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Societal responses to biodiversity changes

The conservation of biodiversity has become increasingly subject to the choices human societies make. There is now virtually not a single place on Earth that is safe from the direct or indirect impacts of human activities. Strengthening engagement of science in decision making requires close understanding of and involvement in complex human societies and their governance systems. In an attempt to enhance human societies' capacity to adapt to detrimental biodiversity changes, ecoSERVICES supported two projects that investigated societal responses to environmental change:


Building resilience with common capital

Managing shared resources: meeting the challenges of a rapidly modernising world under climate and ecosystems change

This project is a joint endeavour between IHDP, DIVERSITAS, the Asia-Pacific Network for Global Change Research (APN), and the United Nations University – Institute for Sustainability and Peace (UNU-ISP). It aims at identifying new integrated and collective governance and management systems of mosaic landscapes – new "commons" – overseeing the supply of ecosystem services and enhancement of socio-ecological resilience against climate and ecosystem changes in an efficient and equitable manner across a range of stakeholders.

This project organised three workshops to develop a conceptual framework to manage a bundle of ecosystem services, contributing to human well-being, without crossing biodiversity and ecosystems thresholds. The development of this conceptual framework is based on case studies from the Asia-Pacific region, and especially from Japan, Sri Lanka, Indonesia and Thailand.



Anantha Duraiappah, IHDP and Anne-Hélène Prieur-Richard, DIVERSITAS



Workshops: Building Resilience with Common Capital: Managing Shared Resources

  • First workshop: 23-25 Jan 2012, Tokyo, Japan
  • Second workshop: 28-30 May 2012, Colombo, Sri Lanka
  • Third workshop: 3-5 Dec 2012, Kobe, Japan

The workshops aimed at discussing characteristics of a "new commons framework" based on case studies from the Asia-Pacific region. Participants were multi-disciplinary scientists and policy-makers some of whom made presentations on their work related to managing shared resources and meeting the combined challenges of climate and ecosystem changes in Japan and Thailand. The three workshops developed a governance framework for New Commons.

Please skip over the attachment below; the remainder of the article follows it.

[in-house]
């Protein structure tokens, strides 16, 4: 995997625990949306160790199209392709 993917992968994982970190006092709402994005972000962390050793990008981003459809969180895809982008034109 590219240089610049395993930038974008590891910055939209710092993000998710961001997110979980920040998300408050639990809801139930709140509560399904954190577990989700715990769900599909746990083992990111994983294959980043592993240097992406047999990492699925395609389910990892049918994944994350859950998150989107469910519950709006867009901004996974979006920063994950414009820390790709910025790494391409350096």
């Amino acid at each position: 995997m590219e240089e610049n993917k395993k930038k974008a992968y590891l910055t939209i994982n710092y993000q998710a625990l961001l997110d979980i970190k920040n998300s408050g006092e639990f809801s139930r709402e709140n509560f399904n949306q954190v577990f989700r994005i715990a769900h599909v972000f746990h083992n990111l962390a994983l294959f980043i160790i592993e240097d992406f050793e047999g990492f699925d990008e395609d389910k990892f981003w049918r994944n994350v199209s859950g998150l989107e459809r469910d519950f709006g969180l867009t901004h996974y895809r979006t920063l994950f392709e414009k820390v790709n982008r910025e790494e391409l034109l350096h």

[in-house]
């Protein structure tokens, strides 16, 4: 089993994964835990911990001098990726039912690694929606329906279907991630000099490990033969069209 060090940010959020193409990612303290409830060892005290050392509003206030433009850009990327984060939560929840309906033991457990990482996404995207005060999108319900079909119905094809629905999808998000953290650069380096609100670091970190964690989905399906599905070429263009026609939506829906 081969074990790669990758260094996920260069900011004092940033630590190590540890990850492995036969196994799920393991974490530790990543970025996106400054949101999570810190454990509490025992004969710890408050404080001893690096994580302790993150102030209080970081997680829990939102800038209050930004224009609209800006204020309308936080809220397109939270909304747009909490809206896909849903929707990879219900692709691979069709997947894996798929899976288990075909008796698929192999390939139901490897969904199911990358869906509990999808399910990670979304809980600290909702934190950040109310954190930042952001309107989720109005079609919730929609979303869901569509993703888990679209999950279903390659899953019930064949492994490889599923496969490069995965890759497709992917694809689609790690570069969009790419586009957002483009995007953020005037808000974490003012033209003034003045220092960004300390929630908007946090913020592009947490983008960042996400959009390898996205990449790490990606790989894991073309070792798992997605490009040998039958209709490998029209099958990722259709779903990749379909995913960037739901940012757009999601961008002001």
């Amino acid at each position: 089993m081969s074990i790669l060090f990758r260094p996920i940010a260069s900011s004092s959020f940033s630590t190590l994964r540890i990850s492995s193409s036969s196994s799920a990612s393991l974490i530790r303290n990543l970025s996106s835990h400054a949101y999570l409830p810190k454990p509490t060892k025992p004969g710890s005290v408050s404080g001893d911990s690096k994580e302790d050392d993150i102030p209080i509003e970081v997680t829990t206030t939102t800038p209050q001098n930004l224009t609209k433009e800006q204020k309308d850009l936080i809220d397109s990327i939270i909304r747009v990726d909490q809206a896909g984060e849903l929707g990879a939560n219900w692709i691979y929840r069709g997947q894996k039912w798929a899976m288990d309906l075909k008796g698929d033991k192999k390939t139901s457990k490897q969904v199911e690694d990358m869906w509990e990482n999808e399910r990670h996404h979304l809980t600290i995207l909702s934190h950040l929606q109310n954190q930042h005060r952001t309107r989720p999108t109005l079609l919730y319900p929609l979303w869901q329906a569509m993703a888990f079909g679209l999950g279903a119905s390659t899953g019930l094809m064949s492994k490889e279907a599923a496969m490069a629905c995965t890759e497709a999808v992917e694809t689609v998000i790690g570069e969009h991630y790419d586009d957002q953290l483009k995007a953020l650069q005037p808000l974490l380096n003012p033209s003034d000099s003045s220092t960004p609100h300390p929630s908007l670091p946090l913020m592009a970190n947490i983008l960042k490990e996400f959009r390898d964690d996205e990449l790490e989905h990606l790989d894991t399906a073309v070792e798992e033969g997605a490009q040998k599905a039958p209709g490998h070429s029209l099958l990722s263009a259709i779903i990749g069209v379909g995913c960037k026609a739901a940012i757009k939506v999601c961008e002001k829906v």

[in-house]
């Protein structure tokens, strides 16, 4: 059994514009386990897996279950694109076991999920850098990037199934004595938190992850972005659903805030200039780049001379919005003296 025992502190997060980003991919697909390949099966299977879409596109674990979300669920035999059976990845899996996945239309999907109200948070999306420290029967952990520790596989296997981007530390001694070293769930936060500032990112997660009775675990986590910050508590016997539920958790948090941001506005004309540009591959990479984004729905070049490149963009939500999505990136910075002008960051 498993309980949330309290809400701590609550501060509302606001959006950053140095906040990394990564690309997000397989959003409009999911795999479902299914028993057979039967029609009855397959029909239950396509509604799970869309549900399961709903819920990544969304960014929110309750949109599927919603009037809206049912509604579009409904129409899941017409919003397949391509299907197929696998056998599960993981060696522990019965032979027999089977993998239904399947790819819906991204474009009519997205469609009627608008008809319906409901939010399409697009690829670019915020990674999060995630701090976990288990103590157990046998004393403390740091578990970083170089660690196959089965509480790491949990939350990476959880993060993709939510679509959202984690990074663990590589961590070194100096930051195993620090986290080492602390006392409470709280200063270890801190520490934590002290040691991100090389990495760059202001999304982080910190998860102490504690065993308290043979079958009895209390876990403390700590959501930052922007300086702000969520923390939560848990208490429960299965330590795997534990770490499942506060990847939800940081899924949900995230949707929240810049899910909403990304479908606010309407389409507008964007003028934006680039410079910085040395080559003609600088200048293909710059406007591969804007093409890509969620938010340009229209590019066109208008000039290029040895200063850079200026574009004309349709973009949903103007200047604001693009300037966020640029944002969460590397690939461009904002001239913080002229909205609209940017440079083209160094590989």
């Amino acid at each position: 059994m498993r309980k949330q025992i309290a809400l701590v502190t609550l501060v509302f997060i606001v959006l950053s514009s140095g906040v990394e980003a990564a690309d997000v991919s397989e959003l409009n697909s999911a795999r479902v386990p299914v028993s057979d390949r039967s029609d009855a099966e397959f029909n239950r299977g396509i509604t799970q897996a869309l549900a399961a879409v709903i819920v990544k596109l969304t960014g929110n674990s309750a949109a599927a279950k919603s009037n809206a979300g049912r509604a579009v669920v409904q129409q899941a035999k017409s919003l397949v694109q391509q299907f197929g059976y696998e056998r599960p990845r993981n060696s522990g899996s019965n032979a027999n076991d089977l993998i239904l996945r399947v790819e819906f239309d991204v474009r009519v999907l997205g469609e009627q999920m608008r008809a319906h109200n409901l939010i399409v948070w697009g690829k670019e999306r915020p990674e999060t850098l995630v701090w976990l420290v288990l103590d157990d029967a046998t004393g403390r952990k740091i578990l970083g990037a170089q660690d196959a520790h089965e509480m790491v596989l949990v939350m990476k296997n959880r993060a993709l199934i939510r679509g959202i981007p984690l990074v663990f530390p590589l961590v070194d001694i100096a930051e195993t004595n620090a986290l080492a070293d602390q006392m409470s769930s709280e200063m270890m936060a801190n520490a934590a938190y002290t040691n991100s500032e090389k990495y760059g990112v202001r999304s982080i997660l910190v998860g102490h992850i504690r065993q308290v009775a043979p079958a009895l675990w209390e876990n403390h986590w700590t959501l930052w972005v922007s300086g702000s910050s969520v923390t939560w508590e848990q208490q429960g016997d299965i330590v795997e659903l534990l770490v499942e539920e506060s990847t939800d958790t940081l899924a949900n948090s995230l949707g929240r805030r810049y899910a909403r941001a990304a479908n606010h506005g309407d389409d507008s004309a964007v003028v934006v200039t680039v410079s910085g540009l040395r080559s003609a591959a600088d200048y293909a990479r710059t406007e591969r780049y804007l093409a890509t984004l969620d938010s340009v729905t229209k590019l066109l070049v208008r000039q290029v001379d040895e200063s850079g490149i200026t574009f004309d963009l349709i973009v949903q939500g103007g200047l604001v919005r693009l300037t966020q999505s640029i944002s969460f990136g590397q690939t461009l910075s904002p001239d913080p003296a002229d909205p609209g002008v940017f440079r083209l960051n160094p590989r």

Advancing Conservation in a Social Context

Advancing Conservation in a Social Context (ACSC) was a project endorsed by DIVERSITAS.

ACSC was a 4-year initiative (2007-2011; funded by the MacArthur Foundation) that provided guidance for the advancement of conservation in a way that took into consideration the possibility of conflict and contradiction both within conservation, and between conservation and other social goals. It did so by focusing attention on trade-offs in development, and biodiversity conservation and maintenance of ecosystem services (see ACSC reference library for literature on the topic). The rationale for trade-off thinking and analysis was that trade-offs among different conservation goals and between conservation and other social goals are the norm and their early, explicit recognition can lead to more sustainable or resilient conservation outcomes. Yet, it remains rare that the full range of trade-offs are acknowledged in negotiations between stakeholders or explicitly discussed as conservation interventions are undertaken. The win-win paradigm that prevails in many conservation programmes has the unfortunate consequence of creating unrealistic and frustrated expectations from programme outcomes.

ASCS questioned how analysis and communication regarding trade-offs within conservation, and between conservation and other social goals should proceed and more effectively address the complexity of the social context. Its objective was to improve the ability of key actors to identify, analyse, and negotiate conservation and development trade-offs.

The initiative combined the analysis of three countries’ national context (Peru, Tanzania and Vietnam), case studies of policy interventions, field initiatives, and a series of local, national, and global-level thematic workshops. Participants in ACSC represented several leading national and international environmental organisations, academia (including scholars from the humanities), government and interdisciplinary conservation and sustainability practitioners. ACSC improved the understanding of the world in which conservation decisions are made at the international, national and local levels. Three major outputs were the ACSC Guiding Principles, nine Key Factors core to understanding and acting upon conservation and development trade-offs and the ACSC Integrative Framework that were designed to provide a preliminary foundation for the understanding, analysis and discussion of trade-offs in conservation programmes.



Thomas O. McShane and Ann Kinzig, Arizona State University, USA

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